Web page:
Sunday, May 05, 2002

Derby infield slightly tamer this year

Security cut down on the contraband

By Jim Hannah,
The Cincinnati Enquirer

        LOUISVILLE — It's still not a place J.J. Nelson would invite his grandmother, but tighter security measures made Churchill Down's infield a milder place this Derby Day.

        “It's a little tamer this year,” said Mr. Nelson, 28, of Indianapolis.

        “There are usually more people here, more alcohol flowing.”

        Unprecedented security precautions, stemming from 9-11, prevented people from bringing in coolers or containers of any kind.

        Every vehicle entering the track was searched for bombs, and everyone was swiped with hand-held metal detectors.

        Long lines at security checkpoints didn't materialize as some had predicted, but Derby veterans said the crowd seemed to be lighter this year.

        The official attendance was 145,033, down from last year's more than 154,000. The number of people cited or arrested was not immediately available.

        “Despite the tamer atmosphere, I'm having a good time,” said Mr. Nelson's friend, Randy Mickle, 22, of Durham, N.C.

        “You have to come. It's the Derby, and its only once a year.”

        The ban on coolers and containers made it harder for partyers to sneak in alcohol, putting an end to much of the alcohol-induced debauchery for which the infield has become famous.

        “I have to tell you, one of the fun things about the infield is trying to sneak liquor in,” said Judith Hart, 31, of Louisville. “That's almost a dead art now. In the past, we have used some ingenious methods to get liquor in here.”

        Some of her smuggling methods included stuffing liquor inside hollowed loaves of bread, packing beer cans in the middle of 12-packs of pop, and lining the inside of fake leg casts with alcohol.

        “The old standby has always been to pad your bra with ZipLock bags of liquor,” Ms. Hart said. “They never pat down a woman's chest. I guess they just think all Kentucky women are incredibly endowed.”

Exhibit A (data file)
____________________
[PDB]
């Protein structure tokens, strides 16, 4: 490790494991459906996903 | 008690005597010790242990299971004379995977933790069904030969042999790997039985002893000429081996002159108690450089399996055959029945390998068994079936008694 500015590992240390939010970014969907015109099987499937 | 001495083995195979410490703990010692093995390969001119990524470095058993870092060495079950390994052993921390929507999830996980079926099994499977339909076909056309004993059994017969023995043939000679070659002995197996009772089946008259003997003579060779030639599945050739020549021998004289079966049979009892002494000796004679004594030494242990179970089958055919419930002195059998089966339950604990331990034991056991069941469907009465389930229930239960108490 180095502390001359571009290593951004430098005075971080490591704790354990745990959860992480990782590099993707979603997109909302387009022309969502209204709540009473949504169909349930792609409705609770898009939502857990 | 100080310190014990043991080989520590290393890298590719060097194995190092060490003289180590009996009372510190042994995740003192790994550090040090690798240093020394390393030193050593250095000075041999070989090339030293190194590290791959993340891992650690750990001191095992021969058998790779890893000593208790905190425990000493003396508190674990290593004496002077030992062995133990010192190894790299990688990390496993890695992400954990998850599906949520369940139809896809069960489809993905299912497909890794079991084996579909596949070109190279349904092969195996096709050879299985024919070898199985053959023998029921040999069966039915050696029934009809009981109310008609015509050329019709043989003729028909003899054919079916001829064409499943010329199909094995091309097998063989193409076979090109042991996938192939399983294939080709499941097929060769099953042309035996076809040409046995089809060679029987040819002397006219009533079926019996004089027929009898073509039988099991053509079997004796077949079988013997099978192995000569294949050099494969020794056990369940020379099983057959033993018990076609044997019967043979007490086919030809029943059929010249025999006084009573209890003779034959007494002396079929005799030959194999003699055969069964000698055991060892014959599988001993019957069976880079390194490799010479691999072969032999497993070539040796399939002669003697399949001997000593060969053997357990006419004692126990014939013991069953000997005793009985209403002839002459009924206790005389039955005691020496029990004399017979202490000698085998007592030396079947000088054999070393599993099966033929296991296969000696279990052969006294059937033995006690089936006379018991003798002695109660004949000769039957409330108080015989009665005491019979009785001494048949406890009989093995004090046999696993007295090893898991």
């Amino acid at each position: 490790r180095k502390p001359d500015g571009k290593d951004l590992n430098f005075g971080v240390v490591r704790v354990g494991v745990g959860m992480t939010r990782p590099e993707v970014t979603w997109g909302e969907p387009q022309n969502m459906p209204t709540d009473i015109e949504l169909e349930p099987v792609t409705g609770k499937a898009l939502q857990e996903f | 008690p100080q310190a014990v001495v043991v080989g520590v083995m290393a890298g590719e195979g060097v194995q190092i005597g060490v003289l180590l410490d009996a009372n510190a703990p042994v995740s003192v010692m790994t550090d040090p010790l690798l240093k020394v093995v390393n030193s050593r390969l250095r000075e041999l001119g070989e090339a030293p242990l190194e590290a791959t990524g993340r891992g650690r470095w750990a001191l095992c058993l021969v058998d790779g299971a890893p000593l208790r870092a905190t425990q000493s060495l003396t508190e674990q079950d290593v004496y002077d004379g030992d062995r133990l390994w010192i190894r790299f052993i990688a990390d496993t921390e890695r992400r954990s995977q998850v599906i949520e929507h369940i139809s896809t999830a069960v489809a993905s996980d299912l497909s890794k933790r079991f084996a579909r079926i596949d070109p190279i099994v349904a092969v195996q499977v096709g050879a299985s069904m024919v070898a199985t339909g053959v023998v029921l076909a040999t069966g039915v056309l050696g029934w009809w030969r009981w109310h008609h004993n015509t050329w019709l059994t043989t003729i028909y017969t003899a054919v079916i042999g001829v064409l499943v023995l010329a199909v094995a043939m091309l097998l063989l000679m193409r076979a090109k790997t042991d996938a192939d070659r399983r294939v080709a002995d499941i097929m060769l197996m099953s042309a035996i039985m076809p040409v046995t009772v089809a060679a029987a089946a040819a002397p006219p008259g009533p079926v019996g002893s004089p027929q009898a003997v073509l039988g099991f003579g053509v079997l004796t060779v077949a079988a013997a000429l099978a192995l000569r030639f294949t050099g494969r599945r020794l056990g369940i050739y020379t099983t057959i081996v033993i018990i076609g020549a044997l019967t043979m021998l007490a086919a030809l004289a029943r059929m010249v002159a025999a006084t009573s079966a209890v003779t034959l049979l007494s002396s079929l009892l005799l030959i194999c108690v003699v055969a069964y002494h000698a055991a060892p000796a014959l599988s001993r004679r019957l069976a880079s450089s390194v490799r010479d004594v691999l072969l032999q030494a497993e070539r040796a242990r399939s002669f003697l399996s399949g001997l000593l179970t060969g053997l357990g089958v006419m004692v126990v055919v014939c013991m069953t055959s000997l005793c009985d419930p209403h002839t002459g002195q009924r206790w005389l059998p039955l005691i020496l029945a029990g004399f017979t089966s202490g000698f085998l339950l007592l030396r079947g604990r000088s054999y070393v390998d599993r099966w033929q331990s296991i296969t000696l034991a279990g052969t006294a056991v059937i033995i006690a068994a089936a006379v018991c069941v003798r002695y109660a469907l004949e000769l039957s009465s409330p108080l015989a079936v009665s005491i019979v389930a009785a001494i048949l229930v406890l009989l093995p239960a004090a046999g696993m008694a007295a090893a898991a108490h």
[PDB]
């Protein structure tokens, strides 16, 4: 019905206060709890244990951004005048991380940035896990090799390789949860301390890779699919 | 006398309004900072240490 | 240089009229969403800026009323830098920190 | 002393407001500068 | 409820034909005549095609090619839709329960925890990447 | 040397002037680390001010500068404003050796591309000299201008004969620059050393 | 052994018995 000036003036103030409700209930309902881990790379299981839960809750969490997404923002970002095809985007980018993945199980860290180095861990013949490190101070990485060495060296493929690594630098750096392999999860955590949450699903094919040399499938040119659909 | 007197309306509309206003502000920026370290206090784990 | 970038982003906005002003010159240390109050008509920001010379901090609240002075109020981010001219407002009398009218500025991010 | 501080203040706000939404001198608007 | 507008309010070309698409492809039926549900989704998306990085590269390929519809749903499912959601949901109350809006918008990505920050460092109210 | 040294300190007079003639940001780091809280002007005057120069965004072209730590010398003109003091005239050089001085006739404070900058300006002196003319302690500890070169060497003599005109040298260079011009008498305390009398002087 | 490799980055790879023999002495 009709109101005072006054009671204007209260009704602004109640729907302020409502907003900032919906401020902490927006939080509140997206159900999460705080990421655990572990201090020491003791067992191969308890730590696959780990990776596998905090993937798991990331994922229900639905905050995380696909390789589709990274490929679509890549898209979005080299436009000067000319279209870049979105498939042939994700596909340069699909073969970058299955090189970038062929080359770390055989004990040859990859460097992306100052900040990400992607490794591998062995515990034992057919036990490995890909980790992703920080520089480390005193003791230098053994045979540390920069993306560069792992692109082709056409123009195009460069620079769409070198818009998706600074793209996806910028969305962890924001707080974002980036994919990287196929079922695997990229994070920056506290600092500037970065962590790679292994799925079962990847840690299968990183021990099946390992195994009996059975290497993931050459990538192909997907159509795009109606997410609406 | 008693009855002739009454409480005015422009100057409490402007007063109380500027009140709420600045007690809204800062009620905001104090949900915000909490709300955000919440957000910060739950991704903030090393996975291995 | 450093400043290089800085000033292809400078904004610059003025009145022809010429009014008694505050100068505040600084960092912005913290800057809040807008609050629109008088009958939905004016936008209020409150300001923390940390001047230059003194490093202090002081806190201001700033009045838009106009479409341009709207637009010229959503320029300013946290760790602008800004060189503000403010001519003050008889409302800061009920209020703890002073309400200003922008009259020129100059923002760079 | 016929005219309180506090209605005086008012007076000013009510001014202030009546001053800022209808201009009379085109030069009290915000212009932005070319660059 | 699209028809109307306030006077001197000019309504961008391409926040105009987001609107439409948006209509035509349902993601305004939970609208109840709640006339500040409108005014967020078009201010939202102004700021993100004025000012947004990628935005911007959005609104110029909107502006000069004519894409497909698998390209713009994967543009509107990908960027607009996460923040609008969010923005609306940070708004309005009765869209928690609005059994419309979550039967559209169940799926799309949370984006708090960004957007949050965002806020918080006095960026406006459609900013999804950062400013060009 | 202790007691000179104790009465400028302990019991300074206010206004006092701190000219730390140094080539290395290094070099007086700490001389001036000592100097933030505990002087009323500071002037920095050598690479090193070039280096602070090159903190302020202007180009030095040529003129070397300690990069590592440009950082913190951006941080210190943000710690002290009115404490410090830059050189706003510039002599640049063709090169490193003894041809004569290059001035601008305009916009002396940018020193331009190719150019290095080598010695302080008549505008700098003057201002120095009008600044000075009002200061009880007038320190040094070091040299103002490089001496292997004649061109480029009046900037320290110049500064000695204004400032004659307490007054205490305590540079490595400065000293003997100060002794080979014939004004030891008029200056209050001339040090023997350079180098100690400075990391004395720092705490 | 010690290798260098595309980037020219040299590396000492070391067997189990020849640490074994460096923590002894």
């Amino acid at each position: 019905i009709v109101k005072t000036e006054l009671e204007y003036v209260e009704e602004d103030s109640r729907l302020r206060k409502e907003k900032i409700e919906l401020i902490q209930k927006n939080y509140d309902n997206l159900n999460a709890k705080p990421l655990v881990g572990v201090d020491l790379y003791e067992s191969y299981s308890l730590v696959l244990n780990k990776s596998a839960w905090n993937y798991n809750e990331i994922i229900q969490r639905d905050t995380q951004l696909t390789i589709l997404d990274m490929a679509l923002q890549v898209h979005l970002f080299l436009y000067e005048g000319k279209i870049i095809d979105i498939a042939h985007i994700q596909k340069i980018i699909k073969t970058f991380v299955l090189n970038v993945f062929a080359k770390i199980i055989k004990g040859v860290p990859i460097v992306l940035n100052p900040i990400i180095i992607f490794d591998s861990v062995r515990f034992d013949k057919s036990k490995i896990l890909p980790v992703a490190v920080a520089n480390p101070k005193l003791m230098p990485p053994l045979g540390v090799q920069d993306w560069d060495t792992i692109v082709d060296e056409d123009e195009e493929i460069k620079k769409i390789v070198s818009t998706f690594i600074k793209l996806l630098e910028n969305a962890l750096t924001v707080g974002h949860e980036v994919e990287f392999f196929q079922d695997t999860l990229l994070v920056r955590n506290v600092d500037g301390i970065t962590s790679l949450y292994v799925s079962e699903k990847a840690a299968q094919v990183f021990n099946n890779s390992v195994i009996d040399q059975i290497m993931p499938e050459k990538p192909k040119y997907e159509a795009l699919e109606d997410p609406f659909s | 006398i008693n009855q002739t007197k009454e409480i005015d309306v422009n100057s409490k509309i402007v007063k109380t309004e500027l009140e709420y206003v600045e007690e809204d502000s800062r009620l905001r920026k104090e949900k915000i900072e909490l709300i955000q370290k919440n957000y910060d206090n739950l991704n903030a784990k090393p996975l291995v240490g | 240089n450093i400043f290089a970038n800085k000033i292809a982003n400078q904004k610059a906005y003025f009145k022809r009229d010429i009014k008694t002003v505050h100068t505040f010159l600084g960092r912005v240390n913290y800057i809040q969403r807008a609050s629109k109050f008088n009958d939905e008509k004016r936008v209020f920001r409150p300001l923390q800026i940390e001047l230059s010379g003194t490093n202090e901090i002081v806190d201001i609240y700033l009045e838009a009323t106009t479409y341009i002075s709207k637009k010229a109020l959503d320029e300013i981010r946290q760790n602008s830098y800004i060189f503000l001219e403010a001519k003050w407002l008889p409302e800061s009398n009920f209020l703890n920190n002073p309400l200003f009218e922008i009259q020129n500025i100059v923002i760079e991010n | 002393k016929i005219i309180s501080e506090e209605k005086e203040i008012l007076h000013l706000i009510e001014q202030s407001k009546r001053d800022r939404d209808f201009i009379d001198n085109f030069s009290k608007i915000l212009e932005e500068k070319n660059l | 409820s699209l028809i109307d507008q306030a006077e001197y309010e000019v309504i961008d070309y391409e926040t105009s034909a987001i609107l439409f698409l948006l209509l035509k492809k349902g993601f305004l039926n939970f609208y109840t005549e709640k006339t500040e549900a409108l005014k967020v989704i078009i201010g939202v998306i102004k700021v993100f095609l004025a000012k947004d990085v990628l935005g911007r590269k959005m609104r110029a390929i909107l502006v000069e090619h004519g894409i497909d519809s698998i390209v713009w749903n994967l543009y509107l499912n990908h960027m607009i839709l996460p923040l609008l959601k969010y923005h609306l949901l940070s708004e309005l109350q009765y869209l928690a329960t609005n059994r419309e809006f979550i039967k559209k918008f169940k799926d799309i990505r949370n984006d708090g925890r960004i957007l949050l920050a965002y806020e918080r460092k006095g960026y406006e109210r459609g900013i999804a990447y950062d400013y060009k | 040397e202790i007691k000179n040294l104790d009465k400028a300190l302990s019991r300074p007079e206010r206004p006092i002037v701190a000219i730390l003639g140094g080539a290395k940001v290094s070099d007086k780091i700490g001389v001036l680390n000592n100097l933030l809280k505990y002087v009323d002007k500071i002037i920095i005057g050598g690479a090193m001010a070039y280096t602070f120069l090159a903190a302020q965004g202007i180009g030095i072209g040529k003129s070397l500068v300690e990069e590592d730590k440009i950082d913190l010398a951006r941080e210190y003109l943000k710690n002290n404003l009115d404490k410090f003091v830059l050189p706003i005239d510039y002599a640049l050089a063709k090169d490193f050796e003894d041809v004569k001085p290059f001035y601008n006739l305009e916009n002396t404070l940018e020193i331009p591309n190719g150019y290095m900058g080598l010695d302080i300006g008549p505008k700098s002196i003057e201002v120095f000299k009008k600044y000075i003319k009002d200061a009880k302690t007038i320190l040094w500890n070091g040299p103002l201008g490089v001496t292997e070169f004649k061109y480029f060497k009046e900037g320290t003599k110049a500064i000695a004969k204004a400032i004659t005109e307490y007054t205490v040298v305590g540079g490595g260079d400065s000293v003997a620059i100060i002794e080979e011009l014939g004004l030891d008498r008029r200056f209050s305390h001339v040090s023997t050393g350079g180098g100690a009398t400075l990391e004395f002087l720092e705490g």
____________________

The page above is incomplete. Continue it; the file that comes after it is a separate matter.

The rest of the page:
While most didn't even try to smuggle alcohol inside, some saw the added security as a challenge, using Ms. Hart's “old standby” to smuggle everything from Southern Comfort to Mad Dog. Men duct-taped bottles of bourbon to the inside of their legs and went though check points staffed by women security guards.

        To accommodate fans, who this year were prohibited from bringing in most food, drinks and other party supplies, two general stores were set up at each end of the infield. The stores sold much of what you might find at a well-stocked convenience store for retail prices.

        It was stocked with 180,000 bottles of water, the same amount of pop, and fruit, sandwiches, coolers and ice.

        “This store is great,” said Kathy Kaminski, 40, of Springboro. “It didn't take me long at all to buy lunch. I stand in line longer at Kroger.”

        She likes the less-rowdy infield, adding that she felt comfortable bringing her 16-year-old son.

        “This isn't the infield of the '70s that I remember,” she said. “There are no streakers today.”


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